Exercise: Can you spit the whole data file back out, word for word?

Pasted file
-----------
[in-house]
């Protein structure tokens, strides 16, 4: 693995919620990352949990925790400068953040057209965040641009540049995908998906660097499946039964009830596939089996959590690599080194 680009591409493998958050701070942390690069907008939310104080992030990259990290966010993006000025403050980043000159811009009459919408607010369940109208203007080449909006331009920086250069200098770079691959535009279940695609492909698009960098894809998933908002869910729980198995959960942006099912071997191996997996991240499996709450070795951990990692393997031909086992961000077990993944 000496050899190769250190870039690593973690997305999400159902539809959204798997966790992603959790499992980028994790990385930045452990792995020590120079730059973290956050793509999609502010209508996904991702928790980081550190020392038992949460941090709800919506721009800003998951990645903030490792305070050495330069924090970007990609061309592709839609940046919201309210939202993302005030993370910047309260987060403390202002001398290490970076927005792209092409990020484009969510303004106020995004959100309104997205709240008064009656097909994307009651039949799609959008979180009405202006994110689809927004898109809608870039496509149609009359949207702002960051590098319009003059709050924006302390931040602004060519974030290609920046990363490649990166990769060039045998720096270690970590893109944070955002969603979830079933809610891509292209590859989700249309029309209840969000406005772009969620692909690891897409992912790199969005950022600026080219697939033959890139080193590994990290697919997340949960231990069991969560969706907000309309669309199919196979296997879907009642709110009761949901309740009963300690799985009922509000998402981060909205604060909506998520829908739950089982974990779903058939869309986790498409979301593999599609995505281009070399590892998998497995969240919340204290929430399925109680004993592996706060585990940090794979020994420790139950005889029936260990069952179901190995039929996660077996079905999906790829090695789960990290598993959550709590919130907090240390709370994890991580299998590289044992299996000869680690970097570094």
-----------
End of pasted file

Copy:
[in-house]
């Protein structure tokens, strides 16, 4: 693995919620990352949990925790400068953040057209965040641009540049995908998906660097499946039964009830596939089996959590690599080194 680009591409493998958050701070942390690069907008939310104080992030990259990290966010993006000025403050980043000159811009009459919408607010369940109208203007080449909006331009920086250069200098770079691959535009279940695609492909698009960098894809998933908002869910729980198995959960942006099912071997191996997996991240499996709450070795951990990692393997031909086992961000077990993944 000496050899190769250190870039690593973690997305999400159902539809959204798997966790992603959790499992980028994790990385930045452990792995020590120079730059973290956050793509999609502010209508996904991702928790980081550190020392038992949460941090709800919506721009800003998951990645903030490792305070050495330069924090970007990609061309592709839609940046919201309210939202993302005030993370910047309260987060403390202002001398290490970076927005792209092409990020484009969510303004106020995004959100309104997205709240008064009656097909994307009651039949799609959008979180009405202006994110689809927004898109809608870039496509149609009359949207702002960051590098319009003059709050924006302390931040602004060519974030290609920046990363490649990166990769060039045998720096270690970590893109944070955002969603979830079933809610891509292209590859989700249309029309209840969000406005772009969620692909690891897409992912790199969005950022600026080219697939033959890139080193590994990290697919997340949960231990069991969560969706907000309309669309199919196979296997879907009642709110009761949901309740009963300690799985009922509000998402981060909205604060909506998520829908739950089982974990779903058939869309986790498409979301593999599609995505281009070399590892998998497995969240919340204290929430399925109680004993592996706060585990940090794979020994420790139950005889029936260990069952179901190995039929996660077996079905999906790829090695789960990290598993959550709590919130907090240390709370994890991580299998590289044992299996000869680690970097570094």